Russia is surely better off than in OTL and now is (at least for the moment) headed to a slow recovery. Now speaking of foreign intervention I think that if the Russians behave like in Chechnya they could realistically win in a 2-3 year timeframe. The Russians can also significantly increase their influence in Central Asia by establishing a base at Karshi-Khanabad Air Base, in Uzbekistan in order to help the operational build-up and deployment of Russian troops in the region (read 201st Motor Rifle Division and some Spetsnaz detachments).Thoughts?
For now, the Russian economy will chug on slowly. No economic miracle will be happening for some years, but only slow progress. Which truth be told, is far better than otl.Russia is surely better off than in OTL and now is (at least for the moment headed) to a slow recovery. Now speaking of foreign intervention I think that if the Russians behave like in Chechnya they could realistically win in a 2-3 year timeframe. The Russians can also significantly increase their influence in Central Asia by establishing a base at Karshi-Khanabad Air Base, in Uzbekistan in order to help the operational build-up and deployment of Russian troops in the region (read 201st Motor Rifle Division and some Spetsnaz detachments).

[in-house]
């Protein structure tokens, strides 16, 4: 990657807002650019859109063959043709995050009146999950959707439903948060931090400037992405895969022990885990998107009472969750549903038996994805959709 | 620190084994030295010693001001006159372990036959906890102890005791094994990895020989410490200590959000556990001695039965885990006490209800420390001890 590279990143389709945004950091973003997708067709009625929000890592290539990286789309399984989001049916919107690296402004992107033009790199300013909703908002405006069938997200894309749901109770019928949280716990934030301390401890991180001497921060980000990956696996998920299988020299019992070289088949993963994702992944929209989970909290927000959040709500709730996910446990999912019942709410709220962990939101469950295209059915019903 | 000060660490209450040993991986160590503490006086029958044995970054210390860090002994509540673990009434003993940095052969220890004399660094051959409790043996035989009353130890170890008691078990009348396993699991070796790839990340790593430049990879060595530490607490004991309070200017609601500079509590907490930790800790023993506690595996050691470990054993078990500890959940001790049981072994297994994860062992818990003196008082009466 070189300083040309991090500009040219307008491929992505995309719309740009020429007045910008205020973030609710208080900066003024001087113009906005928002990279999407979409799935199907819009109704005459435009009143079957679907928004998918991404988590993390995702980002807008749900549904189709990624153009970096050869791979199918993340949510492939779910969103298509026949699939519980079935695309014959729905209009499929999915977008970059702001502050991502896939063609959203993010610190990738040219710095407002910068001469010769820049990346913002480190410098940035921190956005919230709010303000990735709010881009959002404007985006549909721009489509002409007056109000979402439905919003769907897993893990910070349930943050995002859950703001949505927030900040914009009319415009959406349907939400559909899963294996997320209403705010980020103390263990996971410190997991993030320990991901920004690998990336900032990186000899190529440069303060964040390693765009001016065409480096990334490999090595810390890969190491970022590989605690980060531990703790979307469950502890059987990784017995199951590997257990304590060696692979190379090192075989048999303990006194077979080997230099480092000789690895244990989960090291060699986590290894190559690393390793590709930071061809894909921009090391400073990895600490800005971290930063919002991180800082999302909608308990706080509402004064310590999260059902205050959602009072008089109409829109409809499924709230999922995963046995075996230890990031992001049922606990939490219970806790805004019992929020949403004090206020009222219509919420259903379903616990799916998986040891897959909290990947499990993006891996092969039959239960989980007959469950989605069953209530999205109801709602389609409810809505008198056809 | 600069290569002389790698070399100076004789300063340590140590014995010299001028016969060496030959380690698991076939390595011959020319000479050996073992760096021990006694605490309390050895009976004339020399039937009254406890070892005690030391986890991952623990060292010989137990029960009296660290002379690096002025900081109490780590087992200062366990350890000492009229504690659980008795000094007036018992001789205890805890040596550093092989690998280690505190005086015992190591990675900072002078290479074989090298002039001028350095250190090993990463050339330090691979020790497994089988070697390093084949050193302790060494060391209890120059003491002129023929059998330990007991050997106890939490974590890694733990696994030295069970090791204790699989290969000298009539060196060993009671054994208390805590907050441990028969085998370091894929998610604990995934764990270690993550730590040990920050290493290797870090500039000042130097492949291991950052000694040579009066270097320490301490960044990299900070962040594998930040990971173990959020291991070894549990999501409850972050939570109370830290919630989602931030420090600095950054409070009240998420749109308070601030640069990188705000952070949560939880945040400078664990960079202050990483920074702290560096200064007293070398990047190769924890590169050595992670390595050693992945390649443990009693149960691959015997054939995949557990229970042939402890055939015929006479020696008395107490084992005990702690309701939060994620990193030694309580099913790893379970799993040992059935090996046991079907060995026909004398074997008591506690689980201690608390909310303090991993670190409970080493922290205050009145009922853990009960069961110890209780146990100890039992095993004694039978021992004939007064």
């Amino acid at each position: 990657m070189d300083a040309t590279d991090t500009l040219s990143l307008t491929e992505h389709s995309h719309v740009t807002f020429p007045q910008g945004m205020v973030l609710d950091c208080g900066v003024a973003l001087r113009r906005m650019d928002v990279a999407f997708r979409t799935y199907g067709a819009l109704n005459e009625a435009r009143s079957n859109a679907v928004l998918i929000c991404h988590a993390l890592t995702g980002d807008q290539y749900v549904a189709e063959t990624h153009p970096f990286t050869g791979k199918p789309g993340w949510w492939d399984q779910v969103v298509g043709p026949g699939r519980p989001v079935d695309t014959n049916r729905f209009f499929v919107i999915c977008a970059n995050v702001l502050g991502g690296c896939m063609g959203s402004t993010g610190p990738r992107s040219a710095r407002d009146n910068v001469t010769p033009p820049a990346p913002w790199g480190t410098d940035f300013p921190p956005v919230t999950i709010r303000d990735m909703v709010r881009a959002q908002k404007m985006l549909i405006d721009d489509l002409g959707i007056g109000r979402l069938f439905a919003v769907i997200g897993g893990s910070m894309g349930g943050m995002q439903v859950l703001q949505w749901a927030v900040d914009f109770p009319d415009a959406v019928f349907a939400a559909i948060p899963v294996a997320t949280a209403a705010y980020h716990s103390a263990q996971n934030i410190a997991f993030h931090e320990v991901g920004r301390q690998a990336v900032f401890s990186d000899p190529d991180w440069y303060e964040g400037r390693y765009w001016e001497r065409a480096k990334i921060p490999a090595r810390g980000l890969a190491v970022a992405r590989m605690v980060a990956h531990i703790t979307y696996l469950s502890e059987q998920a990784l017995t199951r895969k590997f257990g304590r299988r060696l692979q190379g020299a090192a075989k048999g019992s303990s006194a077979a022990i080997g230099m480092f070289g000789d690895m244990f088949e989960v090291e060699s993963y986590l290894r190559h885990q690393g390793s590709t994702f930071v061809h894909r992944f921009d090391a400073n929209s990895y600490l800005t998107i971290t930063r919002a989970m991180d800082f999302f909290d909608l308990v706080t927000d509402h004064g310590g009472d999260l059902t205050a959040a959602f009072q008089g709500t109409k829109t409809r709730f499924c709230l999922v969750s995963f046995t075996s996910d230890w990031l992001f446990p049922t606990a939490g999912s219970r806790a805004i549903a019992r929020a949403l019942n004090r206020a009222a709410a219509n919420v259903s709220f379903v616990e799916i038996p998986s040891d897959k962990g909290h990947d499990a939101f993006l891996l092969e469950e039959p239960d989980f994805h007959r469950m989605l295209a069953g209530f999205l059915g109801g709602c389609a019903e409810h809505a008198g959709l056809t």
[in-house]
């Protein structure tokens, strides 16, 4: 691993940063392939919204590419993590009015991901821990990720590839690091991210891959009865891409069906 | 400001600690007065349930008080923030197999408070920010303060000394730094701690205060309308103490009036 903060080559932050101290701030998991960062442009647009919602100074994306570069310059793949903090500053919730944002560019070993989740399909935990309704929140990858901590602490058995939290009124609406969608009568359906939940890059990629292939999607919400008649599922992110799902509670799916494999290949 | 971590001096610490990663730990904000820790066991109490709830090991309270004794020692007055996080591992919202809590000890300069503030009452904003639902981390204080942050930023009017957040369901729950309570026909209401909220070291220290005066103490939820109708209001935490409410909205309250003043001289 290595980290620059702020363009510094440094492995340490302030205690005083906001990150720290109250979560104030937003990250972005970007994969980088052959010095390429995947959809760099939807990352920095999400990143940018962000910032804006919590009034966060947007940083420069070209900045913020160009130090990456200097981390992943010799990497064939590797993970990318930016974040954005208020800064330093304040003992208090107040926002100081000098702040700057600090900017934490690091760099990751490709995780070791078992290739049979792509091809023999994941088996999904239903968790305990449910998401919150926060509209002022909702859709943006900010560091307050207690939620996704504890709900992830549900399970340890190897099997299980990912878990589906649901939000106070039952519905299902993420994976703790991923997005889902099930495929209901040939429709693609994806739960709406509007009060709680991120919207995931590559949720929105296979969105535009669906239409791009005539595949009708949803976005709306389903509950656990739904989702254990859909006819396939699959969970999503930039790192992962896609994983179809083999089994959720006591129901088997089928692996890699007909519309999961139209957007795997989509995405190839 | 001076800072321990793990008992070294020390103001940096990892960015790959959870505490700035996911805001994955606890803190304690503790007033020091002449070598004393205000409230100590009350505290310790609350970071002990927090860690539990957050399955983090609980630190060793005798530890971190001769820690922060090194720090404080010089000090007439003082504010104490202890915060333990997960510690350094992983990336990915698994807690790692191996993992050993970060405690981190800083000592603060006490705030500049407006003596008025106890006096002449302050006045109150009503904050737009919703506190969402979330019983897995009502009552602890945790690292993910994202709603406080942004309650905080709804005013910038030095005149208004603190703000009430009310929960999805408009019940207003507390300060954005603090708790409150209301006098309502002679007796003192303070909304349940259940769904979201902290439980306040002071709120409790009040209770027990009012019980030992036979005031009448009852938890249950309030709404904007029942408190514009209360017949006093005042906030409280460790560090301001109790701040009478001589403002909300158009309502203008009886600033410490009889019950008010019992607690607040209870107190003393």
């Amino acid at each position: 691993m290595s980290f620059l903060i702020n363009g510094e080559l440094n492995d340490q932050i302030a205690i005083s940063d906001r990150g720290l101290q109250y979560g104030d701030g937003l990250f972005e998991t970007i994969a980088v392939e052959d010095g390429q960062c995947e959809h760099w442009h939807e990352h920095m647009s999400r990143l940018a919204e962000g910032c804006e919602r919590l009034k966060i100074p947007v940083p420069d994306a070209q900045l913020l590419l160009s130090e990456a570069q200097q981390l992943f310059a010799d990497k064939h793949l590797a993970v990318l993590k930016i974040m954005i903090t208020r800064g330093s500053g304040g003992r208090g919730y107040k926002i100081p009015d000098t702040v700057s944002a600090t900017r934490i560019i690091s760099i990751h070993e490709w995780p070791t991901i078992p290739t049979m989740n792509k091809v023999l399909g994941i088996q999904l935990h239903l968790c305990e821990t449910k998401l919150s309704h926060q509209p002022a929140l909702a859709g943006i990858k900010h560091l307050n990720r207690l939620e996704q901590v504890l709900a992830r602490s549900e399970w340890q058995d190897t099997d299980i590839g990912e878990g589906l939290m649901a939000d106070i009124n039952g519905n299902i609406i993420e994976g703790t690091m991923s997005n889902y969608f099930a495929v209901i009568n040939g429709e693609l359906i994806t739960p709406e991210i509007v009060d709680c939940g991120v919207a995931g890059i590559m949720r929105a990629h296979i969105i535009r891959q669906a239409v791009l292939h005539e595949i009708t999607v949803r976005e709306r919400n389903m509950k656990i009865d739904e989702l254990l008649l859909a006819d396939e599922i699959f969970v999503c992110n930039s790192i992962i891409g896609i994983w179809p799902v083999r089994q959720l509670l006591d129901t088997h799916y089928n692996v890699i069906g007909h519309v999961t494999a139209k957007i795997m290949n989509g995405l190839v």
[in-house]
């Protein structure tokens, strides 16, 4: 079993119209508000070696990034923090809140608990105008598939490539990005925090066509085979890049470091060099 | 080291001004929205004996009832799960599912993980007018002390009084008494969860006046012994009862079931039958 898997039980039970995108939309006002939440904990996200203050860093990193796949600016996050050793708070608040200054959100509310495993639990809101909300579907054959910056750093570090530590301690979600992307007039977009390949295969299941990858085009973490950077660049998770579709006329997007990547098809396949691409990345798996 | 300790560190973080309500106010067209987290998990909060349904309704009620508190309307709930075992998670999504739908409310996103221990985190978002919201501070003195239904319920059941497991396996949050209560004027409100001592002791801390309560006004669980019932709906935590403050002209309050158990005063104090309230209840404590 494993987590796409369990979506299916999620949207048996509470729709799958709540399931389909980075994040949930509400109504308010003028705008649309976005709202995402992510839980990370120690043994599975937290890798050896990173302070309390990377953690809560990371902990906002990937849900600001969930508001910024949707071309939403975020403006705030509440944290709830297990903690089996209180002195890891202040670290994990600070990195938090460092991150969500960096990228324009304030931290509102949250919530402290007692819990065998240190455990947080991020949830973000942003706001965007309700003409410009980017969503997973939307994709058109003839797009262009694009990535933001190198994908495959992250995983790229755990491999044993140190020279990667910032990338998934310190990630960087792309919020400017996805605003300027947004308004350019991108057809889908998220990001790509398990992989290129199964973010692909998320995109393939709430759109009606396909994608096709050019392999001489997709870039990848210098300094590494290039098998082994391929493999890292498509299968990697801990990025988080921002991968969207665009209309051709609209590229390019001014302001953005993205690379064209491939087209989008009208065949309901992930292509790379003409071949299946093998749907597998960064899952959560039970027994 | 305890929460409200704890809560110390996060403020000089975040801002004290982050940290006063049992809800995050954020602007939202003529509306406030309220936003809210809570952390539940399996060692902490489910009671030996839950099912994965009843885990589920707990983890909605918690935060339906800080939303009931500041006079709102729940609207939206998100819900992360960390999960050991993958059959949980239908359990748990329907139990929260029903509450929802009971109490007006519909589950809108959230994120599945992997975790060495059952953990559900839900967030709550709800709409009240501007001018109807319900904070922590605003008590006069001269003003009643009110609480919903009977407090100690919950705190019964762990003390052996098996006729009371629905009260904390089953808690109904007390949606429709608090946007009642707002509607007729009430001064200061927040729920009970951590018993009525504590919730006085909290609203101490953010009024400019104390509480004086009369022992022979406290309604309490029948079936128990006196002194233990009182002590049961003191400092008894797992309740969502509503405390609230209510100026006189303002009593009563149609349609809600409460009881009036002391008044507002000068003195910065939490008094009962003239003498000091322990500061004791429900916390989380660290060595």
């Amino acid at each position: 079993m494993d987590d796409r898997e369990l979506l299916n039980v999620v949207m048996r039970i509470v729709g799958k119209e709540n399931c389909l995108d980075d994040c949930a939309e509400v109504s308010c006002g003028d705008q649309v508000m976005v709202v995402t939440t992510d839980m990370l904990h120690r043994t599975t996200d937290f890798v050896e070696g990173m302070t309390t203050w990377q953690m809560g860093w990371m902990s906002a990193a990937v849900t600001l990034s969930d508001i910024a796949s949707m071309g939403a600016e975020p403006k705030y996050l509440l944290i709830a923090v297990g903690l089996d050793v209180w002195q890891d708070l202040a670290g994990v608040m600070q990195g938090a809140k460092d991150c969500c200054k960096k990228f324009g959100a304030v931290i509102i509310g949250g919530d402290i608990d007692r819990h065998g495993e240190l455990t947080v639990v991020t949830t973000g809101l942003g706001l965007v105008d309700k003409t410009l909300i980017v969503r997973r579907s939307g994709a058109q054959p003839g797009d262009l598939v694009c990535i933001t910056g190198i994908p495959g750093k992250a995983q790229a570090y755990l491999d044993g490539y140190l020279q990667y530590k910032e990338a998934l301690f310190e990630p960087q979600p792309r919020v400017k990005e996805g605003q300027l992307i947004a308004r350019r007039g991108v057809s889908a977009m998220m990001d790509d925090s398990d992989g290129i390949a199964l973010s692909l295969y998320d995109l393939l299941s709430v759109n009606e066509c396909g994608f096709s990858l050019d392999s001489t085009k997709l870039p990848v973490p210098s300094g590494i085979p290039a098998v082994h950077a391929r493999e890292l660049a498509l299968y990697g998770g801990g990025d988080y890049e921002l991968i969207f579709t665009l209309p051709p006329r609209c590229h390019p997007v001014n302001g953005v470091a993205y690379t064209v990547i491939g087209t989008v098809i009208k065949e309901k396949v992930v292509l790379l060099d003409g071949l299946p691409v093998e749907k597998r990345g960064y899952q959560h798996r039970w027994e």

Interesting proposal.....if Czechoslovakia reforms in a Belgian way it could survive until today very easily. A Russian scare could also be seen as a unifying factor for both the Czechs and Slovaks.
IOTL FSB took its name only in 1995. It was after 1991 Agency of Federal Security and Ministry of Security. Without Yeltsin's episode with united Ministry of Security and Internal Affairs first name most likely would have survivedFederal Security Service
What with relationships with union government and regions? IOTL powers of federal center republics and oblasts was one of the most important questions of Russian politics in 1990s. Federative treaty that regulate it signed in March 1992 but this question solved only after adoption of 199s Constitution and counter-offensive of federal center in 2000s.was illegitimate and without a democratic process, i.e. a referendum, unlike what had happened in Transnistria and Gagauzia